Hello, kiddies! I beat the sun home from work today and was able to take pics of the blazer-turned-skirt before it got dark. But let's start from the beginning, shall we? On Sunday, I showed you my jumping off point: a perfectly good, though slightly too large blazer. About halfway through my weight loss, I picked up this bad boy for about $10 at Tuesday Morning.
It's a decent quality wool blend in a beautiful pale pink and chocolate brown herringbone weave. And believe it or not, I'm going to turn it into a skirt.
I plan to reuse the peplum-ish pocket band, so I chopped that off first.
Then I carefully disassembled the jacket, saving the sleeves (left and right), the top portion of the back (top center - upside down), and the top portions of the front lapels (bottom center - upside down). This layout is approximately how the pieces will be re-assembled in skirt form.
I gave all my pieces a good press to get all those wrinkles out. And I removed the button from what was the left-hand front piece.
I evened up the edge of the upper back piece, where the shoulders and collar used to be.
Then I attached the upper back to the upper fronts with right sides together.
I folded the upper back upward and top-stitched along my new seam. The former lapels are going to be my back slit in my new skirt.
I trimmed off all the excess bits.
I also chopped off the sleeve caps for a straight edge.
Same layout as before, but now it's looking a little more like a potential skirt, isn't it?
Once the three pieces were joined into a tube, I tried it on inside out and pinned my side darts.
With the main skirt complete, I needed a lining. I didn't really want to piece together the lining from the blazer the same way I did the skirt itself, so I grabbed a ghost of refashions past from my scrap pile. You may recognize this as the underskirt from the paler pink bridesmaid dress that went into my Cinderella costume.
I removed the tulle layer and ironed out the wrinkles from the underskirt. I laid my tweed skirt-to-be on top and cut off the extra.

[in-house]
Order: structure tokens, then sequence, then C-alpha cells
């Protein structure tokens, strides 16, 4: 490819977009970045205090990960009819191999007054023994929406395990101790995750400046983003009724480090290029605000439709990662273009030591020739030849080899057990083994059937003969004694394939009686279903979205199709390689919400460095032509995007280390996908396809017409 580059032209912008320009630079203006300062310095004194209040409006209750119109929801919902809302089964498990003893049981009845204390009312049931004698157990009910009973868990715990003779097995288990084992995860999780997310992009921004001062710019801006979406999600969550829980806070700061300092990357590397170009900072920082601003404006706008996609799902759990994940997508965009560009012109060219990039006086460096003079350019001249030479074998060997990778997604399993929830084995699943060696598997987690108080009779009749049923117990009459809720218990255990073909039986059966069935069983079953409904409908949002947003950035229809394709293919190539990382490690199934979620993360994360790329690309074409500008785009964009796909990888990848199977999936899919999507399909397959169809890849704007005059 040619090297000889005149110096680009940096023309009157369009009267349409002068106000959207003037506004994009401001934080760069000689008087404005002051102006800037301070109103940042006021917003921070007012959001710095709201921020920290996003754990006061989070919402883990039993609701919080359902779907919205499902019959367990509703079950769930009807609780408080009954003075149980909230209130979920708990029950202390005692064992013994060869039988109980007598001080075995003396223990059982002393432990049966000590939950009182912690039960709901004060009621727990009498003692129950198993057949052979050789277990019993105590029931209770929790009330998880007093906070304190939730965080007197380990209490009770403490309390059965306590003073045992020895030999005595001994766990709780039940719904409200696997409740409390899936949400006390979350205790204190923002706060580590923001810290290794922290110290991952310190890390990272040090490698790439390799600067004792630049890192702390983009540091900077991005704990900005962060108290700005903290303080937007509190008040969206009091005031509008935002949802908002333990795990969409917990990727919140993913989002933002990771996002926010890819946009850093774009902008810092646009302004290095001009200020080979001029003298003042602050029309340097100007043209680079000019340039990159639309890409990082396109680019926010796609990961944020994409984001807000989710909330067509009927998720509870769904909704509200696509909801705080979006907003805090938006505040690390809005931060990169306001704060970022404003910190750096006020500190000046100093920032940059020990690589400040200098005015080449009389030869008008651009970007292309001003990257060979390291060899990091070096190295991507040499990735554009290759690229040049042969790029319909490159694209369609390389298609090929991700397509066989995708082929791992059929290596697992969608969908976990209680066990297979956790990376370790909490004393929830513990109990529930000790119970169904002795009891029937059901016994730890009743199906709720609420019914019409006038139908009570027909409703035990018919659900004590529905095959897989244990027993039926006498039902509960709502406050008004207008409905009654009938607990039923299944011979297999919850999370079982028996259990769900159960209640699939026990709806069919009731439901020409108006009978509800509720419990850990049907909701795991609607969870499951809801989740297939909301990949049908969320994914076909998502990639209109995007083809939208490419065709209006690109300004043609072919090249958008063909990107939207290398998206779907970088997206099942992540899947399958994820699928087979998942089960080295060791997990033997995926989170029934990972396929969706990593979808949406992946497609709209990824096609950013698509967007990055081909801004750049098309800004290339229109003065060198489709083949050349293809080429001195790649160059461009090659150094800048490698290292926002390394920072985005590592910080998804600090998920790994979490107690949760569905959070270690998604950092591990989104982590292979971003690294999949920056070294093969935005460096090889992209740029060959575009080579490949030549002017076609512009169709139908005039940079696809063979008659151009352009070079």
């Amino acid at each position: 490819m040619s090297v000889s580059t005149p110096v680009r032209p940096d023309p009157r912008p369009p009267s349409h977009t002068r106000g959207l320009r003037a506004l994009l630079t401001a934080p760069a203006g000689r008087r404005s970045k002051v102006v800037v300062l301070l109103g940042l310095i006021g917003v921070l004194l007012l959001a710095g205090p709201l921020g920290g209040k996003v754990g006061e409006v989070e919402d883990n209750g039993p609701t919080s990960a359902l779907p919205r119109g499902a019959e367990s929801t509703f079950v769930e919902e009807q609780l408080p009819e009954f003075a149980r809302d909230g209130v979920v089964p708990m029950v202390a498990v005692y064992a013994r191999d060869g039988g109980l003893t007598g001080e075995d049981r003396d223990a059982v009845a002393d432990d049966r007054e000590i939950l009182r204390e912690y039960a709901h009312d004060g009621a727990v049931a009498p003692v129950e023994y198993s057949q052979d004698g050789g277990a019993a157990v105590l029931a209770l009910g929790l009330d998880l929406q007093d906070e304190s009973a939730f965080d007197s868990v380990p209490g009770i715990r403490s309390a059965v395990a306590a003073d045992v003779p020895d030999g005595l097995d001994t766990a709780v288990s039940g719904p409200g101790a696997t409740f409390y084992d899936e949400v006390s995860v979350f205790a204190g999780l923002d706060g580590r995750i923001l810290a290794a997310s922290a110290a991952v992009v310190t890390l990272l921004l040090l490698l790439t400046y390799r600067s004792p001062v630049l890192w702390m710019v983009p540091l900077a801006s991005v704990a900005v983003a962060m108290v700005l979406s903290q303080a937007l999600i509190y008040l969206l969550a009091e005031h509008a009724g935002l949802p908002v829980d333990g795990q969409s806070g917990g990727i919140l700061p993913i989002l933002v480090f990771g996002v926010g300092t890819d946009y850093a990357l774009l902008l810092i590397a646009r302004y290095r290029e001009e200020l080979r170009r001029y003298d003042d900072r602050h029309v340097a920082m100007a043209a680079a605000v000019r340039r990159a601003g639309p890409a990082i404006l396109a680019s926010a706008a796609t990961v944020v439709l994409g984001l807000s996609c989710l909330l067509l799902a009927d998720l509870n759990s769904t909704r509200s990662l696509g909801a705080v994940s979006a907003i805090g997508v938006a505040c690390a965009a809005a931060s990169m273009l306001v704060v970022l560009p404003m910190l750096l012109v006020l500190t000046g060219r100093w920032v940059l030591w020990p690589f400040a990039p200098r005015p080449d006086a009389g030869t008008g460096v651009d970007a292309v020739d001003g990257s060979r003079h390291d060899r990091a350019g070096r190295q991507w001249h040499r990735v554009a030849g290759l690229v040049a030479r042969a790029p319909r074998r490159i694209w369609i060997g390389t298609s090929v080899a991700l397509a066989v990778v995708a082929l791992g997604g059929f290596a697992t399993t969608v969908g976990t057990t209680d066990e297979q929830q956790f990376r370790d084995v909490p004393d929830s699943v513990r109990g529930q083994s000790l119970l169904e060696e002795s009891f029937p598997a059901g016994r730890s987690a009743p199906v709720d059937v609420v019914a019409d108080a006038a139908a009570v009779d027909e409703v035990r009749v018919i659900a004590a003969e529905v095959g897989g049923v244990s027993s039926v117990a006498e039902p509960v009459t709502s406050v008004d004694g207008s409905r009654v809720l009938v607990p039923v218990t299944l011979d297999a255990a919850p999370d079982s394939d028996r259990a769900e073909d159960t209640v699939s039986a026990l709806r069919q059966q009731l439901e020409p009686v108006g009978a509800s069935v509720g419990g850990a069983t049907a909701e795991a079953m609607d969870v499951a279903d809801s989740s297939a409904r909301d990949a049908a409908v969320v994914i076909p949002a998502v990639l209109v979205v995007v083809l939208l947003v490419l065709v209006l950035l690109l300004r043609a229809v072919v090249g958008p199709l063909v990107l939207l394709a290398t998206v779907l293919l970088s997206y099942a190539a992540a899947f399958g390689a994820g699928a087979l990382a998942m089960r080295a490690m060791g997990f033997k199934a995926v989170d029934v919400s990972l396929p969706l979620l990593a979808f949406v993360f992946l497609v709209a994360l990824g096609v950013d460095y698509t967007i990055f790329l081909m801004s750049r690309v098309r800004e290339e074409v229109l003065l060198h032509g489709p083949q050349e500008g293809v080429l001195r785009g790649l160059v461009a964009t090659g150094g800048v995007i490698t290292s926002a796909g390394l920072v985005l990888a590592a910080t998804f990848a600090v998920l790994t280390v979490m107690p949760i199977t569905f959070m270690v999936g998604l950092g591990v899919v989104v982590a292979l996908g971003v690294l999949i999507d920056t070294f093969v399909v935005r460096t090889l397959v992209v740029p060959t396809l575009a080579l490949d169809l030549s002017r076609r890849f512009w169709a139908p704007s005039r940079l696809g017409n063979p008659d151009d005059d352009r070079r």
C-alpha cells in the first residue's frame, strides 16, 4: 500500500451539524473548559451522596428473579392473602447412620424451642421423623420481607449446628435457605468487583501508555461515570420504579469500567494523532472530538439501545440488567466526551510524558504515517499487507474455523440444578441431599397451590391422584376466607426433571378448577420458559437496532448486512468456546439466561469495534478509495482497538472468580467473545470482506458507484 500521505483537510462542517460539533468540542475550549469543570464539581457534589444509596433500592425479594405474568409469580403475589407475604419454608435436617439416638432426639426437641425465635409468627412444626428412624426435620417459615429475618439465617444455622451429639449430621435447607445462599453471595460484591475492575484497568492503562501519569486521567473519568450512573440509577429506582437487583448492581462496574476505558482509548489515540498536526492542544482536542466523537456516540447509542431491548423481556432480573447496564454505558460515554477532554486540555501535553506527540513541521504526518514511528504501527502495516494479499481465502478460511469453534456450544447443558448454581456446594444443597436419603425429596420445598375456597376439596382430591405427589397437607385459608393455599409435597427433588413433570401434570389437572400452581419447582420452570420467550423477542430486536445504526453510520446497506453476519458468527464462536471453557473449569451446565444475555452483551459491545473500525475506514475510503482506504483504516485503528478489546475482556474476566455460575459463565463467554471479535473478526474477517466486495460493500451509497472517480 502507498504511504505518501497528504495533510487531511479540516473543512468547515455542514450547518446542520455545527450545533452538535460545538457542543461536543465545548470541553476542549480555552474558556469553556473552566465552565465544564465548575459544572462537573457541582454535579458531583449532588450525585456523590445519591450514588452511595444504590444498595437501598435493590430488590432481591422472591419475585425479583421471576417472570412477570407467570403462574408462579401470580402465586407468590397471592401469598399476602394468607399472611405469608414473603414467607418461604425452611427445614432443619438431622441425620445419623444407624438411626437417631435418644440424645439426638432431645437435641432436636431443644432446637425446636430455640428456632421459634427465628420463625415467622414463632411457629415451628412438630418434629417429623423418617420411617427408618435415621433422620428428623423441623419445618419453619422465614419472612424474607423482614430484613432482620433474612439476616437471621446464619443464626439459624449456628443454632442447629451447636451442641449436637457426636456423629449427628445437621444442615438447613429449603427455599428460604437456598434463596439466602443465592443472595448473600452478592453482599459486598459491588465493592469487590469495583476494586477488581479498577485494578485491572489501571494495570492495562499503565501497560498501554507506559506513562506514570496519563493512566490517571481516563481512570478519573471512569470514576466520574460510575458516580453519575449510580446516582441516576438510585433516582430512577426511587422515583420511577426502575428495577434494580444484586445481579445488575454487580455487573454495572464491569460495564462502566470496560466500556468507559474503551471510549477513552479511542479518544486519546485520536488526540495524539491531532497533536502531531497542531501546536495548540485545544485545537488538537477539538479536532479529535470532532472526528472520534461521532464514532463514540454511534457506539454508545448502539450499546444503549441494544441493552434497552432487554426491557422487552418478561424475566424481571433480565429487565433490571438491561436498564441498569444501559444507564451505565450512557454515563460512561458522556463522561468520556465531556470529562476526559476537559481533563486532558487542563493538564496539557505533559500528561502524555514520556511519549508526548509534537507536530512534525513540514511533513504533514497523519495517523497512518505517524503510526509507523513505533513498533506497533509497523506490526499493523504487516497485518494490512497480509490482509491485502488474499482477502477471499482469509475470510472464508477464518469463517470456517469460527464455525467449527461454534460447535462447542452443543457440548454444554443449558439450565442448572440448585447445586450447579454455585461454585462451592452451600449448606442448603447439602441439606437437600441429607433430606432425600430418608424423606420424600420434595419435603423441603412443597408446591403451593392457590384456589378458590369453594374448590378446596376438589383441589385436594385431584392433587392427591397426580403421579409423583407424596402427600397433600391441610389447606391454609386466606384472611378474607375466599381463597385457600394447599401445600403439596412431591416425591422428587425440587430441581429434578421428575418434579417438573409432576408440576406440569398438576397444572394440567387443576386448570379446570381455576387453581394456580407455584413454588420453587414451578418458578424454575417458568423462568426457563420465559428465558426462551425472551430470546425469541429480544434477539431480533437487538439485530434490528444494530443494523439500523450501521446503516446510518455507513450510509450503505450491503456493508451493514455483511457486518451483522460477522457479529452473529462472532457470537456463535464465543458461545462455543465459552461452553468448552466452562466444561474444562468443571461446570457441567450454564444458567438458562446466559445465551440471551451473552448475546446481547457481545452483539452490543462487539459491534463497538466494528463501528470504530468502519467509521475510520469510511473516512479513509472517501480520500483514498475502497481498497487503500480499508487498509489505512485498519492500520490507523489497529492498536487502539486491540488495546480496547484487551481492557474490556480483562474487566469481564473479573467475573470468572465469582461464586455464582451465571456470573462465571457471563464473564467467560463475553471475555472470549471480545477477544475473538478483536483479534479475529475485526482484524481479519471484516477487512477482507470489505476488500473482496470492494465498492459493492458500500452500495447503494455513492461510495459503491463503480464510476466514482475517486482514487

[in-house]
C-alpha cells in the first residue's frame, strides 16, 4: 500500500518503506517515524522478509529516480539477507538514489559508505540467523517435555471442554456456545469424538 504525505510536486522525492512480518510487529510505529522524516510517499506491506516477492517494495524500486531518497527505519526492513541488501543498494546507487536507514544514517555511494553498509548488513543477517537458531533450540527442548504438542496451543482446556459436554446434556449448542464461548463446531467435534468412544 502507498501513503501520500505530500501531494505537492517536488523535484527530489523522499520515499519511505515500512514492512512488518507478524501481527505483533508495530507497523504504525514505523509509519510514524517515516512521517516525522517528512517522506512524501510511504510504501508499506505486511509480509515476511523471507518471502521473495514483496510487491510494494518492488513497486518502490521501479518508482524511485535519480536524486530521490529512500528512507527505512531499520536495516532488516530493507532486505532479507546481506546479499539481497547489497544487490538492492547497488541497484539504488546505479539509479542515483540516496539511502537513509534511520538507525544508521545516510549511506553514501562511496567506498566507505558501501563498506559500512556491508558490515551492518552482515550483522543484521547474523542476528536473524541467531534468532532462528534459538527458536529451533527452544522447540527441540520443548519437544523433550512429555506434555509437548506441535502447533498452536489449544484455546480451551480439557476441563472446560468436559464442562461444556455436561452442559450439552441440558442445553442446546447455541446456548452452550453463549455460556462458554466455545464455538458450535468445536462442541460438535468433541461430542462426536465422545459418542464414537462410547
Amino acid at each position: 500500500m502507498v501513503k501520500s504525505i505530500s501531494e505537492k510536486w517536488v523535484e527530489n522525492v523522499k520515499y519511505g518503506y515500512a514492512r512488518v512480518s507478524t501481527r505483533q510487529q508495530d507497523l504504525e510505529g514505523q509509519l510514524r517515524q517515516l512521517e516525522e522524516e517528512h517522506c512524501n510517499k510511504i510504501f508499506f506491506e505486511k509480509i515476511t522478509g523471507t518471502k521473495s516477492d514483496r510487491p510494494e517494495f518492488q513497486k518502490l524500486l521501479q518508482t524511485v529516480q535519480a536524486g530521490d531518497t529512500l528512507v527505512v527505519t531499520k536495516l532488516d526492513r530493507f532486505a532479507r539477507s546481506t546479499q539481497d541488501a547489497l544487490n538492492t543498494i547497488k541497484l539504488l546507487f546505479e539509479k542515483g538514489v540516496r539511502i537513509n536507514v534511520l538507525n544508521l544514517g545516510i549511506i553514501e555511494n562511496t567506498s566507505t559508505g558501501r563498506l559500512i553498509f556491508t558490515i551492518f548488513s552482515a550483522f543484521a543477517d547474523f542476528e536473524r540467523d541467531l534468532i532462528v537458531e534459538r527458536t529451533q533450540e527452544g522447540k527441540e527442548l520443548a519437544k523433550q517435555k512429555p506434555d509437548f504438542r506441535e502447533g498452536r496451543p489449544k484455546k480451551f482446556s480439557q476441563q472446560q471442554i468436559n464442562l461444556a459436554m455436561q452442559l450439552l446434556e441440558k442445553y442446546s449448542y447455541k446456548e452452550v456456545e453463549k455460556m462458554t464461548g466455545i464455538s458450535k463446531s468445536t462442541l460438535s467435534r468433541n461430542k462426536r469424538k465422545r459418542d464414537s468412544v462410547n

Then I realized the skirt fabric has a bit of stretch and the lining fabric does not. So I spliced in a couple more inches to be safe.
I stuck my inside-skirt into my right-side out lining and cut away a trapezoid where the slit is.
I pressed the bottom edge upward all around, and pressed the facing of the slit upward the other direction. Then I flipped each corner of the slit inside-out and sewed the outer and facing together (and promptly moved on to the next step without taking a photo).
With quite a bit of finagling, I attached the trapezoidal cut-out around the edges of the slit facing.
So it looked like this once flipped right-side-out again.
A lot more finagling had to happen to attach the bottom edge of the lining to the bottom edge of skirt, so much so that I couldn't really even get a decent photo of it.
But after sewing around the bottom edge, here it is all pretty and pressed.
Then came the zipper installation. I had this burgundy zipper in my stash - not quite the right color, but close enough considering it will be hidden under the peplum. So I sandwiched it between my tweed and my lining and sewed it to the seam allowances.
Then I top-stitched around the edges for a clean finish.
Now my skirt is functional. Let's make it pretty! I removed the pocket flaps from my blazer peplum by opening up that seam and then sewing it back together without the flaps.
The fabric just above the peplum will serve as my waistband, but the original darts made the fabric flare out a bit. So I picked out those seams and made them straight vertical.
To make the waistband/peplum fit, I needed to trim off about three inches from each end.
I flipped it inside out and re-sewed the ends.
Right-side-out again and you can barely even tell!
I cut away the excess lining fabric and pressed the edge over.
Then I folded over my new waistband and pressed again. I opened up the side seams a couple inches down. The center portion will be the waistband along the back side of my skirt, and the ends will be peplum flaps that fasten in the front. This way the peplum covers up the zipper without hindering the zipping and unzipping.
For the front portion of the waistband, I grabbed the collar from my old blazer. I trimmed off the bottom a bit and pressed the edges inward.
I pinned my front waistband and my peplum waistband to the skirt, inside-out.
Once that was sewn, I folded them over and sewed around again, making sure to sew "in the ditch" on the peplum, so the stitching wouldn't be too visible.
Last but not least, I hand-sewed on four hook-n-eyes, two per peplum flap.
I can go casual...
...but not too professional.
How's about a little closer look at that pepulm?
And the back slit...